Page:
• Some areas have never felt the presence of the national government as they have with devolution.
• Leaders should embrace fact that political careers are also meant to end and find something to do after retirement.
One of the most ridiculous propositions in the BBI report, as heard during the public-cum-political rallies, is the creation of the third tier of government, conveniently being referred to as regional governments.
This is, in addition, to talk of extending the presidential term through the invention and insertion of an executive Prime Minister post. That shall be a discussion for another day, today, let us focus on the regional governments.
The idea of regional governments is basically a creation of selfish politicians who have no idea of what to do with their lives after serving for two terms in public office. This egocentric ideology seems to negate the gains of the Constitution of Kenya, 2010 and specifically the objects of devolution.
One of the objects that will be affected is that of protecting and promoting the interests and rights of the minorities and marginalised communities. Creating another level of governance above the already existing devolved governments would essentially create a larger area of governance and that would definitely have a majority of communities, thereby denying the minorities and marginalised communities an opportunity to run their local affairs.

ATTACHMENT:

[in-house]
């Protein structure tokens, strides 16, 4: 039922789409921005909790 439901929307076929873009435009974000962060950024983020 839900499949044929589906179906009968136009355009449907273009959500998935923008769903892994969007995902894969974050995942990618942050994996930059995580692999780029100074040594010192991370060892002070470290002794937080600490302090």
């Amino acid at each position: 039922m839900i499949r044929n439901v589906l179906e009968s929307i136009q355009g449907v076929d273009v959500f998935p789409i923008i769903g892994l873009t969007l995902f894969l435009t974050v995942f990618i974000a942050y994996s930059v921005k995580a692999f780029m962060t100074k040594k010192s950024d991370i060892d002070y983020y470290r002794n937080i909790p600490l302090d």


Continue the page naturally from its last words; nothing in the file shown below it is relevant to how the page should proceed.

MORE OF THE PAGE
Devolved governments are a replica of the national government in some ways; they have legislative power as well as executive powers. They are closer to the people. Some areas have never felt the presence of the national government as they have with devolution.
Why would some people want to take that closeness from Kenyan citizens? Will these regional governments also have regional county assemblies? Won’t they duplicate the roles played by the existing legislature? And at whose expense?